If your cell phone calls start dropping like crazy over the next few summers, don't blame your carrier. Blame the same force that could cut power to your home and ground airline flights.
Solar flare activity is expected to hit a peak over the next 20 months, hitting a peak in June 2013, according to the San Francisco Examiner. Solar flares, intense bursts of energy on the sun's surface, occur every 11 years or so, and the next "on" cycle is coming up.
Solar flares create radiation as well as electromagnetic charges, the kind of disruptions known to science fiction movie buffs to wreak all kinds of havor, from nuclear meltdowns to knocking down satellites. But it's not all sci-fi: solar flares cut a power grid in Canada in 1989, cutting power to millions of people, the newspaper reported.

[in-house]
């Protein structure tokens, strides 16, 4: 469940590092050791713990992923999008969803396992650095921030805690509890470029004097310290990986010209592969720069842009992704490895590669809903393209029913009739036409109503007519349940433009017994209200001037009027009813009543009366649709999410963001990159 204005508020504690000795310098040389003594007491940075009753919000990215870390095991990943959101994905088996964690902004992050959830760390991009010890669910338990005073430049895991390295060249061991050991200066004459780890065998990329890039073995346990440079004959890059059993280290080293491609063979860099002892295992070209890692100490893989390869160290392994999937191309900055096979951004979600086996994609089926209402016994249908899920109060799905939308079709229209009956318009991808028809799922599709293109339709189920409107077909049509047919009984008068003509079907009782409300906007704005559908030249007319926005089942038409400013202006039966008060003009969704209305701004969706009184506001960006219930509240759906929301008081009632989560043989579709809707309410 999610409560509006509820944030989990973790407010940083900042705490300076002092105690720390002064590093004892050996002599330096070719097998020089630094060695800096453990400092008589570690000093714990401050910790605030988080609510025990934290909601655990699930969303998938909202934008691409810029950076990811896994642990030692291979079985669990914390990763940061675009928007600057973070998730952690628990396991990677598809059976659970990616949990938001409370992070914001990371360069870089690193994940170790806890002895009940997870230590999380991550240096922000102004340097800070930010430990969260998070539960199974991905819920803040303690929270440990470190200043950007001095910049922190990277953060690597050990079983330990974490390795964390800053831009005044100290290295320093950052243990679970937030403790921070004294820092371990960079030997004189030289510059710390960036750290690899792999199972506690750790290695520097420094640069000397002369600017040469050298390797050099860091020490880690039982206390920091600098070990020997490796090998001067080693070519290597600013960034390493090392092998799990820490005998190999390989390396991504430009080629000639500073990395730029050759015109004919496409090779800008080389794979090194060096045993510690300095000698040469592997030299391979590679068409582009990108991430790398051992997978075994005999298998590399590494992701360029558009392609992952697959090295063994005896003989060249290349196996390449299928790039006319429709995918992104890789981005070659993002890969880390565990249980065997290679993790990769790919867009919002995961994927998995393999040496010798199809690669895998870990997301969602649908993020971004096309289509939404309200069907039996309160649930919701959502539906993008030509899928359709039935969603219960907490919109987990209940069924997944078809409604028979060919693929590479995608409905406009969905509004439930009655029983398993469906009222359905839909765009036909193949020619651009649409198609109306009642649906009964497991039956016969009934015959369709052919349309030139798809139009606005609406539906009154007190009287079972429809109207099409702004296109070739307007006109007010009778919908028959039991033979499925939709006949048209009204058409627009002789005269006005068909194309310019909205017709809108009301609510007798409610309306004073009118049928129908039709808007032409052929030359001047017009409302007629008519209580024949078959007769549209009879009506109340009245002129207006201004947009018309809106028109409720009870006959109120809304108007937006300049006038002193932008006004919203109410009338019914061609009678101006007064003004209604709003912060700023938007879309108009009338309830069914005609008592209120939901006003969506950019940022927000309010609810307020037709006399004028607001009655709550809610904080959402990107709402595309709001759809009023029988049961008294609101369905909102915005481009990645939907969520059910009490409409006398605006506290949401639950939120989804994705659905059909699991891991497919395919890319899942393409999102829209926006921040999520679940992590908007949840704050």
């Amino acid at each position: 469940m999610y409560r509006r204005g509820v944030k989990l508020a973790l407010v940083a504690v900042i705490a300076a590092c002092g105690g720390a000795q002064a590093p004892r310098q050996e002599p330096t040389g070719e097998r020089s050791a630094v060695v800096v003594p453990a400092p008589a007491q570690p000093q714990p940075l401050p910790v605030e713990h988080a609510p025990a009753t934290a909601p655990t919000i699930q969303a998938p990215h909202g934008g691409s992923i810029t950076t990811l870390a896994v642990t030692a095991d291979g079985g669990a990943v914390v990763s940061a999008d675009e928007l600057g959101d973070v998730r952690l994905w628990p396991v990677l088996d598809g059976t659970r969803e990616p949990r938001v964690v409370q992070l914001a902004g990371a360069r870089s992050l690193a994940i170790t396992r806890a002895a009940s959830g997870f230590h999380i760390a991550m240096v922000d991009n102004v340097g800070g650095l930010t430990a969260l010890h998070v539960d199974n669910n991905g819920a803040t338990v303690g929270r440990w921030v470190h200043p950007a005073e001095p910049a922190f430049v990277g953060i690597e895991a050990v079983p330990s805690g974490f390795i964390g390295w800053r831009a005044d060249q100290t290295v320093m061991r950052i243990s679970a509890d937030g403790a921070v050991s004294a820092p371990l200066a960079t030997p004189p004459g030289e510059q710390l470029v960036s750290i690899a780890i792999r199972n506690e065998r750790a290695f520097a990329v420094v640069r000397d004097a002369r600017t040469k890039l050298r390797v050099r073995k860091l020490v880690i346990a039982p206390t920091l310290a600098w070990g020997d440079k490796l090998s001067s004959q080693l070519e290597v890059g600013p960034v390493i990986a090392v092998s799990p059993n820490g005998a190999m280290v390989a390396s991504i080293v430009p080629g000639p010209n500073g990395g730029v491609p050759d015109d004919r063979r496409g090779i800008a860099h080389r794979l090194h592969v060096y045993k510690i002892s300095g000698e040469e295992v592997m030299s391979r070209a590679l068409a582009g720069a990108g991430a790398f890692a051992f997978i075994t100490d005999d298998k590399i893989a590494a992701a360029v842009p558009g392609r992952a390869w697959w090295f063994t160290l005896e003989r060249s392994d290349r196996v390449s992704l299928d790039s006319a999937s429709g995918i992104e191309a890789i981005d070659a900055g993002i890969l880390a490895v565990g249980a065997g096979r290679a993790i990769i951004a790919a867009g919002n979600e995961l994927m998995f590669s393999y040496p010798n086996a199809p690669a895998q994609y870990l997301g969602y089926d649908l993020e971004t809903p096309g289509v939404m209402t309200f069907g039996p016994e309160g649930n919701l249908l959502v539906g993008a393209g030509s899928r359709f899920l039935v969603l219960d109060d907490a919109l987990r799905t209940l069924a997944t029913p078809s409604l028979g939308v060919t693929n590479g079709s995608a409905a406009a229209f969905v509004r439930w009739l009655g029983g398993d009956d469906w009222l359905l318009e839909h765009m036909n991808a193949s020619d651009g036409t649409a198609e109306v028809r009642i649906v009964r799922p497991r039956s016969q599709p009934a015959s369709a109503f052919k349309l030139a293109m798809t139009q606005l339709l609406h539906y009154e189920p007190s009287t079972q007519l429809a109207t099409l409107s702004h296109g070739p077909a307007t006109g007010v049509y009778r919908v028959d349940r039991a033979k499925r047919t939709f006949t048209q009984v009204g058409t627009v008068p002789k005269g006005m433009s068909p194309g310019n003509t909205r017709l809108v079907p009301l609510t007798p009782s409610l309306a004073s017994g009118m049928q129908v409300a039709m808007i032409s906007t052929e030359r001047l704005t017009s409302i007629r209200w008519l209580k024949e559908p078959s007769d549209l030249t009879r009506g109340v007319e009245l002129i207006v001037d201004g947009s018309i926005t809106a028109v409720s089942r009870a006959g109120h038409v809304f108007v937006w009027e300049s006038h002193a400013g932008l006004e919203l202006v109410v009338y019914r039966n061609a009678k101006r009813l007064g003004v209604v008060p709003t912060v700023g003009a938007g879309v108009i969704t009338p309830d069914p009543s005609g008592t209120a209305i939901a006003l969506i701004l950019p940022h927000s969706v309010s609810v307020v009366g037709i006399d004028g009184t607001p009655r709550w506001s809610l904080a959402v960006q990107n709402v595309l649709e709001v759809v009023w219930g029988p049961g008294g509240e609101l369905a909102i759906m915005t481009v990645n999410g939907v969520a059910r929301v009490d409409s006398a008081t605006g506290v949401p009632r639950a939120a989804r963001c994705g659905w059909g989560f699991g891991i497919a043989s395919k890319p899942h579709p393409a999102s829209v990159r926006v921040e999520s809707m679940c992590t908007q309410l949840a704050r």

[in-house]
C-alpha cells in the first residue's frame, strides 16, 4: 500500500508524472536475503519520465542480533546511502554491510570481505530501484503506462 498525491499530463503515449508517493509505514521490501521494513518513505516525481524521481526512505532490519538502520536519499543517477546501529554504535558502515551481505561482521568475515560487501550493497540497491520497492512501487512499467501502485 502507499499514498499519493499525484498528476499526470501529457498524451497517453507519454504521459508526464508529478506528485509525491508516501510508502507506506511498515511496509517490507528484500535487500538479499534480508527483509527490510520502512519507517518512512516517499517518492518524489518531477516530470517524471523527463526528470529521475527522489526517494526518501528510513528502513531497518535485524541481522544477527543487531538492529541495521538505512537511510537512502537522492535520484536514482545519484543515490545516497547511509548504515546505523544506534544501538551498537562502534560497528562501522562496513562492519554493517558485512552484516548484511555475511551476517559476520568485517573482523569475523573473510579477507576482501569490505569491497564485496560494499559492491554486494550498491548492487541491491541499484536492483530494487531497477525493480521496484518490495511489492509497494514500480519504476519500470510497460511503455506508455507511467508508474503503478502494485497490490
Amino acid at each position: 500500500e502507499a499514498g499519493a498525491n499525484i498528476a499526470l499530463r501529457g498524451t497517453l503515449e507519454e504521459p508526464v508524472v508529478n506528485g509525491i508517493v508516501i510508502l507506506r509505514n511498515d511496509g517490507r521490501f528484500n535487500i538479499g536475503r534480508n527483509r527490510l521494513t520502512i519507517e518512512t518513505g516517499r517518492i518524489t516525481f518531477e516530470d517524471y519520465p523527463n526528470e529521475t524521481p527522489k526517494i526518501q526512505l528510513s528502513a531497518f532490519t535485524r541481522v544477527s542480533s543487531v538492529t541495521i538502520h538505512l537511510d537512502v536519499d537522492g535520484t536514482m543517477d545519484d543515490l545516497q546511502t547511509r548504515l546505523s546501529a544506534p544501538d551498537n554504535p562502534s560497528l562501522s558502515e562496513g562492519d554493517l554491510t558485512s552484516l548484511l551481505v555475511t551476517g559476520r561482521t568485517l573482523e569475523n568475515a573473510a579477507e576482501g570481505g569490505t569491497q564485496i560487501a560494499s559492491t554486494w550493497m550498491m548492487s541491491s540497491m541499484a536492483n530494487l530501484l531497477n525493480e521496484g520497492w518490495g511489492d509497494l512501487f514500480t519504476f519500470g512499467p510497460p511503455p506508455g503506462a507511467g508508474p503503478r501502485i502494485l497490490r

Before the flares hit, California utilities must prepare: transformers must be strengthened in order to withstand the radiation sensation, especially the transformers connected to the state's two nuclear power plants, utility regulators say.
Exactly how powerful or damaging a flare will truly be is up to debate. Industry insiders like PG&E say the risk is much greater in northern states and Canada that it is in California, while a federal report issued a few years ago said that a large flare could knock out 300 transformers nationwide.
Stanford scientists, however, say they are developing technology that will be able to predict a flare. Thank goodness for the smart kids.